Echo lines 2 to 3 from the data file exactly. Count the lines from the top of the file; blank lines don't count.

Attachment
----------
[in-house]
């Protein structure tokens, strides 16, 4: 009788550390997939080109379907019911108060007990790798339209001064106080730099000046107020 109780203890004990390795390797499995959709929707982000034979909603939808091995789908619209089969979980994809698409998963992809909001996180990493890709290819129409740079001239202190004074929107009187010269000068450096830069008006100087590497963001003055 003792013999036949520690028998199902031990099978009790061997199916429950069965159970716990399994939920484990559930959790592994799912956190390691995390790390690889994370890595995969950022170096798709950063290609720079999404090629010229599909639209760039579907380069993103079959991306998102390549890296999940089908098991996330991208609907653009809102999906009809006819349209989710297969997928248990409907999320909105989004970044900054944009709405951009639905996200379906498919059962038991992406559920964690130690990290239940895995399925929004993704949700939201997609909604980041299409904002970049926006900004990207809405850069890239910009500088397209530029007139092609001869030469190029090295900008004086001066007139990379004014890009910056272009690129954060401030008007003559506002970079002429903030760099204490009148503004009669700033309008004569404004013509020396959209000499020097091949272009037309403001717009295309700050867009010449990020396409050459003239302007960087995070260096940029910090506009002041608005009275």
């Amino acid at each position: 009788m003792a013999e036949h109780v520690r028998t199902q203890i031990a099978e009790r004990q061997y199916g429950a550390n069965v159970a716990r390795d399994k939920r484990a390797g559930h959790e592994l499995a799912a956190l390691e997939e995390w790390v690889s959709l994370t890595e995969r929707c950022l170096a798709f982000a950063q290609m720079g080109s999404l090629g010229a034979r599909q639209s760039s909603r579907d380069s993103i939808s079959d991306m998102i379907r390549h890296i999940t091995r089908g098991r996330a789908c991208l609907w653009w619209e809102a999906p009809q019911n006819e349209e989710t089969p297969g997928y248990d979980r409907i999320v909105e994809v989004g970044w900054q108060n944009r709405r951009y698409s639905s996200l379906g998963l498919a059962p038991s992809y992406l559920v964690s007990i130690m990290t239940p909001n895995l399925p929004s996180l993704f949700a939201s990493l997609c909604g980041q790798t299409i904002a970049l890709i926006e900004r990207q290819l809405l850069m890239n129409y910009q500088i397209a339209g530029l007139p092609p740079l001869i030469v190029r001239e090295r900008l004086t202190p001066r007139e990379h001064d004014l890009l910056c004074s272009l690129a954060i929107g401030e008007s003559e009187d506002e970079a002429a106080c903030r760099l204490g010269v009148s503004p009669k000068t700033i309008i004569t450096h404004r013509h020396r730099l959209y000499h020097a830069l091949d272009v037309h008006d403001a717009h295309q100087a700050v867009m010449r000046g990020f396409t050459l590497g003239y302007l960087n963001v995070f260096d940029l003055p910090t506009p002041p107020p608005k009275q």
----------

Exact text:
């Protein structure tokens, strides 16, 4: 009788550390997939080109379907019911108060007990790798339209001064106080730099000046107020 109780203890004990390795390797499995959709929707982000034979909603939808091995789908619209089969979980994809698409998963992809909001996180990493890709290819129409740079001239202190004074929107009187010269000068450096830069008006100087590497963001003055 003792013999036949520690028998199902031990099978009790061997199916429950069965159970716990399994939920484990559930959790592994799912956190390691995390790390690889994370890595995969950022170096798709950063290609720079999404090629010229599909639209760039579907380069993103079959991306998102390549890296999940089908098991996330991208609907653009809102999906009809006819349209989710297969997928248990409907999320909105989004970044900054944009709405951009639905996200379906498919059962038991992406559920964690130690990290239940895995399925929004993704949700939201997609909604980041299409904002970049926006900004990207809405850069890239910009500088397209530029007139092609001869030469190029090295900008004086001066007139990379004014890009910056272009690129954060401030008007003559506002970079002429903030760099204490009148503004009669700033309008004569404004013509020396959209000499020097091949272009037309403001717009295309700050867009010449990020396409050459003239302007960087995070260096940029910090506009002041608005009275």
């Amino acid at each position: 009788m003792a013999e036949h109780v520690r028998t199902q203890i031990a099978e009790r004990q061997y199916g429950a550390n069965v159970a716990r390795d399994k939920r484990a390797g559930h959790e592994l499995a799912a956190l390691e997939e995390w790390v690889s959709l994370t890595e995969r929707c950022l170096a798709f982000a950063q290609m720079g080109s999404l090629g010229a034979r599909q639209s760039s909603r579907d380069s993103i939808s079959d991306m998102i379907r390549h890296i999940t091995r089908g098991r996330a789908c991208l609907w653009w619209e809102a999906p009809q019911n006819e349209e989710t089969p297969g997928y248990d979980r409907i999320v909105e994809v989004g970044w900054q108060n944009r709405r951009y698409s639905s996200l379906g998963l498919a059962p038991s992809y992406l559920v964690s007990i130690m990290t239940p909001n895995l399925p929004s996180l993704f949700a939201s990493l997609c909604g980041q790798t299409i904002a970049l890709i926006e900004r990207q290819l809405l850069m890239n129409y910009q500088i397209a339209g530029l007139p092609p740079l001869i030469v190029r001239e090295r900008l004086t202190p001066r007139e990379h001064d004014l890009l910056c004074s272009l690129a954060i929107g401030e008007s003559e009187d506002e970079a002429a106080c903030r760099l204490g010269v009148s503004p009669k000068t700033i309008i004569t450096h404004r013509h020396r730099l959209y000499h020097a830069l091949d272009v037309h008006d403001a717009h295309q100087a700050v867009m010449r000046g990020f396409t050459l590497g003239y302007l960087n963001v995070f260096d940029l003055p910090t506009p002041p107020p608005k009275q």